Groups cry foul over possible nuke-waste routes

Groups cry foul over possible nuke-waste routes

A long line of locomotives sits idle on a set of railroad tracks in Grand Junction. Opponents of storing spent nuclear fuel in Nevada released a map this week that shows what the Nuclear Information and Resource Service — an anti-nuclear energy group — called “Fukushima Freeways,” or routes that would be used to deliver spent fuel to Yucca Mountain. Much of the fuel could be shipped by road or by rail on its way to the site, an idea that has generated strong opposition due to the number of people along the routes who could be affected in case of disaster.



Much of the nation’s spent nuclear fuel used to generate electricity might go through Grand Junction by road or by rail on its way to Yucca Mountain in Nevada, according to Nevada consultants hoping to fend off efforts to reconsider using the site.

Opponents of storing spent nuclear fuel in Nevada released a map this week that shows what the Nuclear Information and Resource Service — an anti-nuclear energy group — called “Fukushima Freeways,” or routes that would be used to deliver spent fuel to Yucca Mountain.

Those roads and rail lines run through urban areas with as many as 14 million people living and working within the “radiological region of influence,” said Marvin Resnikoff of Radioactive Waste Management Associates, a consultant working with the state of Nevada, which has opposed storing radioactive waste in Yucca Mountain. Resnikoff spoke to reporters in a teleconference.

Transportation is inevitably one of the first problems opponents of nuclear energy throw up to halt development, said David Blee, executive director of U.S. Nuclear Infrastructure Council, an industry organization.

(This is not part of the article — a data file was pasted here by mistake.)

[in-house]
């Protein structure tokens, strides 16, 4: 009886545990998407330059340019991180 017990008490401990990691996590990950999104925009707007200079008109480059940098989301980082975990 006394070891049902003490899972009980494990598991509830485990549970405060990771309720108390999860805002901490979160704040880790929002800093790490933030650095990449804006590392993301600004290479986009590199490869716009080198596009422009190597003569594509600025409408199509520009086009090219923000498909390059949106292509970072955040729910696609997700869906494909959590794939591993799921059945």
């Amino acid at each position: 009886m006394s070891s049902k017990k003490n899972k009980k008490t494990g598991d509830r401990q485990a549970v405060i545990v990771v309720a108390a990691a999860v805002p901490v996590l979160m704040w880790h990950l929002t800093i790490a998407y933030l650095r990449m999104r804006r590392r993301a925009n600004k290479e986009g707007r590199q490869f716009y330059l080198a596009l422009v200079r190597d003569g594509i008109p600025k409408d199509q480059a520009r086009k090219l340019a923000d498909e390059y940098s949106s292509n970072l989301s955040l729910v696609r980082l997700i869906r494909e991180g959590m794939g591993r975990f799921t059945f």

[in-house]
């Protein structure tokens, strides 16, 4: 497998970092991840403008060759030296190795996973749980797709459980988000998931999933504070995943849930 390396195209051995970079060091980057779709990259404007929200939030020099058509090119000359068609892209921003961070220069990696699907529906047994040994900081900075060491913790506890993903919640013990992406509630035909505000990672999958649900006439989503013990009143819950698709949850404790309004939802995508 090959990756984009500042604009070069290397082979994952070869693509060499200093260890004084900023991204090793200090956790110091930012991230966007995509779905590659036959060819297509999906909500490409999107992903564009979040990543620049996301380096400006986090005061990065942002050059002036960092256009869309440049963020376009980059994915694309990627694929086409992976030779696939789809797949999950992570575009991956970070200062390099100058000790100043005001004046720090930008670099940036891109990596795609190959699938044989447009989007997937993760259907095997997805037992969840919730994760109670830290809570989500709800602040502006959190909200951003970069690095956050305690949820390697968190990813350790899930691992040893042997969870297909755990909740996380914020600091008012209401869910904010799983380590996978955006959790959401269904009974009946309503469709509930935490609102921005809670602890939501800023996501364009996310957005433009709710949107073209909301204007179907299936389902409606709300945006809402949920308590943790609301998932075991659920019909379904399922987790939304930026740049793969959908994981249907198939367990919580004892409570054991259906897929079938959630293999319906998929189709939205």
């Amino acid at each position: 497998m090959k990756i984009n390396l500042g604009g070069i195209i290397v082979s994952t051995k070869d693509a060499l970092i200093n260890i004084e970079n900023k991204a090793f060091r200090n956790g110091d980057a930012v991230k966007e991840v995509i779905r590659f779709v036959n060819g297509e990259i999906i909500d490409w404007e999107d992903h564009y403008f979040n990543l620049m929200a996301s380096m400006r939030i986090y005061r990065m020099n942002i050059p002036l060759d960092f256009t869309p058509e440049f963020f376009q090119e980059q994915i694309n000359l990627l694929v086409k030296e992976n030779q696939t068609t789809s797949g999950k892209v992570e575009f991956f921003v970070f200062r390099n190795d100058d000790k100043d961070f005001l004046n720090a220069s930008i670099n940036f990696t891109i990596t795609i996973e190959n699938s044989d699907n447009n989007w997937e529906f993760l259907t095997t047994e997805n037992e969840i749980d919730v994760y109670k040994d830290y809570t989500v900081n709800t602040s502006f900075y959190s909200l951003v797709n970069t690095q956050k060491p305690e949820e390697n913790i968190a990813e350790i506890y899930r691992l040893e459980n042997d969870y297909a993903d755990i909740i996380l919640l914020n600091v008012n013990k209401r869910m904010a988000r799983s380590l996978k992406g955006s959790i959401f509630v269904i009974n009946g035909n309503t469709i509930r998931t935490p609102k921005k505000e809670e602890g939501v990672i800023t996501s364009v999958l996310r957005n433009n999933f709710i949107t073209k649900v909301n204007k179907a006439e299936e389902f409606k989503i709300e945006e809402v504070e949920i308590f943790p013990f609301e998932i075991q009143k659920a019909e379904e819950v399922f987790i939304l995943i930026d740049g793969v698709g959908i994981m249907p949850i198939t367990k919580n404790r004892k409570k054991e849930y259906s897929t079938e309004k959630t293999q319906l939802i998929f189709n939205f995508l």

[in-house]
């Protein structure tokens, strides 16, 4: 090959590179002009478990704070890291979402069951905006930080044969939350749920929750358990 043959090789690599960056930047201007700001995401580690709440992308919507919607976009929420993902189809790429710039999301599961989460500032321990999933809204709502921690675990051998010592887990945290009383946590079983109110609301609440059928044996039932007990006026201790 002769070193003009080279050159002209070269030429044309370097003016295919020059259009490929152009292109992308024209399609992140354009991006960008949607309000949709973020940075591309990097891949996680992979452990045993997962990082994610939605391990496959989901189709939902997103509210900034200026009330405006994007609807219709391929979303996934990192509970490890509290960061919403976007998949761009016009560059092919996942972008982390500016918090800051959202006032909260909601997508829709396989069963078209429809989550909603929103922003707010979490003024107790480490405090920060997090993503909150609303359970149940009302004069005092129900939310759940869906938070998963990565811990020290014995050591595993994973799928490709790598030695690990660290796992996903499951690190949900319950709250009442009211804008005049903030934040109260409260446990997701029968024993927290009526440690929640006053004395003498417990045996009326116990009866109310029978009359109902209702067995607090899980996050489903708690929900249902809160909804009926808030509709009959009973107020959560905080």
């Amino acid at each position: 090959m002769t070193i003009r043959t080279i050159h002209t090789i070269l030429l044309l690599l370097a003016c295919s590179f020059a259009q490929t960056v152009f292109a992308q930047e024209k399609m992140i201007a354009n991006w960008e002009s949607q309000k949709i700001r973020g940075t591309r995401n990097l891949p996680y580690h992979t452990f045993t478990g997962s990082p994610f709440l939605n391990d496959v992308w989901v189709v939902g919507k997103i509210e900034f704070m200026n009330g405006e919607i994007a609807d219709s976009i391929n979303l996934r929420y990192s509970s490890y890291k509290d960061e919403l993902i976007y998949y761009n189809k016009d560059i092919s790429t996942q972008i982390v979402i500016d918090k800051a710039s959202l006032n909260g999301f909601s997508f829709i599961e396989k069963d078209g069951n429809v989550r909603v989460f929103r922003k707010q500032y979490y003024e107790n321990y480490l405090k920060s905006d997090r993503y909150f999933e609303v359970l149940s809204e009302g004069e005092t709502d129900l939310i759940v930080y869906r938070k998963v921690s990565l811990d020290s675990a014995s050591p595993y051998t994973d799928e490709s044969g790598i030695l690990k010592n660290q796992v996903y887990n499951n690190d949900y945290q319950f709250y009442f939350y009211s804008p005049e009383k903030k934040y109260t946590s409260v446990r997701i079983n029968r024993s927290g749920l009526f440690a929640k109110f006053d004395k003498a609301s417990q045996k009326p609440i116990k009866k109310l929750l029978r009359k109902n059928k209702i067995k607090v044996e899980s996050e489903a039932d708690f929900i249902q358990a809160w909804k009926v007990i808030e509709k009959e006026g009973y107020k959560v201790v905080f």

“These are old arguments,” Blee said. “They’re dusting off the playbook and reviving myths that didn’t resonate the first time.”

Similar concerns were raised in 2002 — the shipments then were called “Mobile Chernobyls,” Blee noted — and yet energy legislation that included nuclear power passed the House with 305 votes and the Senate with 60.

Since then, the Yucca Mountain project has seen setbacks, but there are efforts to revive it, said Resnikoff and Fred Dilger, also a consultant to the state of Nevada, who constructed the transportation maps using information supplied by the U.S. Department of Energy.

Dilger’s maps, he said, are “representative routes.”

The Department of Energy has refused to release any routes it might have in mind, Dilger said.

Shipments of spent nuclear fuel would be subject to accidents and sabotage and the casks containing the spent fuel encased in concrete could be pierced by advanced weaponry or by aircraft, Dilger said.

Worse, said Tim Judson, executive director of the Nuclear Information and Resource Service, the dangers posed by an accident involving spent fuel are something “first responders are completely unprepared for.”

Most, about 9,500, of the approximately 12,000 shipments of spent fuel would be transported by rail, and the rest by highway or other forms of transportation, Judson said.

“Because of the sheer volume, it’s guaranteed that there will be accidents,” Judson said.

Such fears amount to a “non-issue,” countered Blee, who said the casks containing radioactive pellets are robust and able to withstand significant damage.

In any case, the National Academy of Sciences, including Energy Secretary Ernest Moniz,  has looked at the transportation issues and found “no major impediment” to shipping the wastes, Blee said, noting that there already have been “several thousand shipments already around the world that are currently earmarked for any U.S. repository.”


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